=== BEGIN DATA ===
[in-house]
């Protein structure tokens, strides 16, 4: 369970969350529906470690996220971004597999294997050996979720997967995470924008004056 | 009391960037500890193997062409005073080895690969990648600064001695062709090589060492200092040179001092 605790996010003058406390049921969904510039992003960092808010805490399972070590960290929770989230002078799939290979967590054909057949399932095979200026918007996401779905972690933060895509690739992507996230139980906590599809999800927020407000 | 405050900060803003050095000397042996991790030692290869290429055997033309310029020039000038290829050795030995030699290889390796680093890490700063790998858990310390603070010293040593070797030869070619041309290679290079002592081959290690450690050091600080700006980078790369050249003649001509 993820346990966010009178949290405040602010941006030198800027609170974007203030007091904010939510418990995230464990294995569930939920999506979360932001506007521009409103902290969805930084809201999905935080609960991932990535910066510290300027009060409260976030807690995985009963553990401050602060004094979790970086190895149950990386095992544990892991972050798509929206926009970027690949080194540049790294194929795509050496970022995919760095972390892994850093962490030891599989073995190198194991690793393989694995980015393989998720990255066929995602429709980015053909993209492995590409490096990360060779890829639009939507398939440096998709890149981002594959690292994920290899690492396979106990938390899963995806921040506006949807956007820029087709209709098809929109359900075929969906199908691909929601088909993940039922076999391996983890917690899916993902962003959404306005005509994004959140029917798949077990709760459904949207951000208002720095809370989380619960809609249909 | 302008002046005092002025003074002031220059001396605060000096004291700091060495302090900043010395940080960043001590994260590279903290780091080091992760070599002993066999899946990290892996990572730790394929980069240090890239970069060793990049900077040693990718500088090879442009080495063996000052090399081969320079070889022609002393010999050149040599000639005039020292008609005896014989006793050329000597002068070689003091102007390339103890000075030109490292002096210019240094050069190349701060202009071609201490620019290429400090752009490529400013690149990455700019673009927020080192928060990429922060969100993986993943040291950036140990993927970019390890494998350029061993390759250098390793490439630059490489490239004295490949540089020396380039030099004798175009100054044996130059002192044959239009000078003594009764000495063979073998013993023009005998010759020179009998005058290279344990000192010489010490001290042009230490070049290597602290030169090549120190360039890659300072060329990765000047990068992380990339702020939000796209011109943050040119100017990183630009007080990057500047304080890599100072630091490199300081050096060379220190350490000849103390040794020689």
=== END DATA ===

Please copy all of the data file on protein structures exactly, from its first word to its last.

[in-house]
């Protein structure tokens, strides 16, 4: 369970969350529906470690996220971004597999294997050996979720997967995470924008004056 | 009391960037500890193997062409005073080895690969990648600064001695062709090589060492200092040179001092 605790996010003058406390049921969904510039992003960092808010805490399972070590960290929770989230002078799939290979967590054909057949399932095979200026918007996401779905972690933060895509690739992507996230139980906590599809999800927020407000 | 405050900060803003050095000397042996991790030692290869290429055997033309310029020039000038290829050795030995030699290889390796680093890490700063790998858990310390603070010293040593070797030869070619041309290679290079002592081959290690450690050091600080700006980078790369050249003649001509 993820346990966010009178949290405040602010941006030198800027609170974007203030007091904010939510418990995230464990294995569930939920999506979360932001506007521009409103902290969805930084809201999905935080609960991932990535910066510290300027009060409260976030807690995985009963553990401050602060004094979790970086190895149950990386095992544990892991972050798509929206926009970027690949080194540049790294194929795509050496970022995919760095972390892994850093962490030891599989073995190198194991690793393989694995980015393989998720990255066929995602429709980015053909993209492995590409490096990360060779890829639009939507398939440096998709890149981002594959690292994920290899690492396979106990938390899963995806921040506006949807956007820029087709209709098809929109359900075929969906199908691909929601088909993940039922076999391996983890917690899916993902962003959404306005005509994004959140029917798949077990709760459904949207951000208002720095809370989380619960809609249909 | 302008002046005092002025003074002031220059001396605060000096004291700091060495302090900043010395940080960043001590994260590279903290780091080091992760070599002993066999899946990290892996990572730790394929980069240090890239970069060793990049900077040693990718500088090879442009080495063996000052090399081969320079070889022609002393010999050149040599000639005039020292008609005896014989006793050329000597002068070689003091102007390339103890000075030109490292002096210019240094050069190349701060202009071609201490620019290429400090752009490529400013690149990455700019673009927020080192928060990429922060969100993986993943040291950036140990993927970019390890494998350029061993390759250098390793490439630059490489490239004295490949540089020396380039030099004798175009100054044996130059002192044959239009000078003594009764000495063979073998013993023009005998010759020179009998005058290279344990000192010489010490001290042009230490070049290597602290030169090549120190360039890659300072060329990765000047990068992380990339702020939000796209011109943050040119100017990183630009007080990057500047304080890599100072630091490199300081050096060379220190350490000849103390040794020689």